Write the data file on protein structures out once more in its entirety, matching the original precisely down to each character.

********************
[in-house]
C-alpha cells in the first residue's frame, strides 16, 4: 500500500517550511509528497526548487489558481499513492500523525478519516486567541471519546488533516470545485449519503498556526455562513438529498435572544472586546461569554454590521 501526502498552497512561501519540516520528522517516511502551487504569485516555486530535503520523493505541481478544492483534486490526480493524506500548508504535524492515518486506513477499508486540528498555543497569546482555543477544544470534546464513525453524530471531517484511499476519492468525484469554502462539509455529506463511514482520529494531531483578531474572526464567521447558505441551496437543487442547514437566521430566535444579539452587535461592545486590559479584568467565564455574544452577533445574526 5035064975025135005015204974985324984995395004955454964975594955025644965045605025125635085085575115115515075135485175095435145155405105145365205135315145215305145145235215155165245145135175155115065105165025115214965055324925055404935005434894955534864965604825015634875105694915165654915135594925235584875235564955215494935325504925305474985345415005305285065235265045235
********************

[in-house]
C-alpha cells in the first residue's frame, strides 16, 4: 500500500517550511509528497526548487489558481499513492500523525478519516486567541471519546488533516470545485449519503498556526455562513438529498435572544472586546461569554454590521 501526502498552497512561501519540516520528522517516511502551487504569485516555486530535503520523493505541481478544492483534486490526480493524506500548508504535524492515518486506513477499508486540528498555543497569546482555543477544544470534546464513525453524530471531517484511499476519492468525484469554502462539509455529506463511514482520529494531531483578531474572526464567521447558505441551496437543487442547514437566521430566535444579539452587535461592545486590559479584568467565564455574544452577533445574526 5035064975025135005015204974985324984995395004955454964975594955025644965045605025125635085085575115115515075135485175095435145155405105145365205135315145215305145145235215155165245145135175155115065105165025115214965055324925055404935005434894955534864965604825015634875105694915165654915135594925235584875235564955215494935325504925305474985345415005305285065235265045235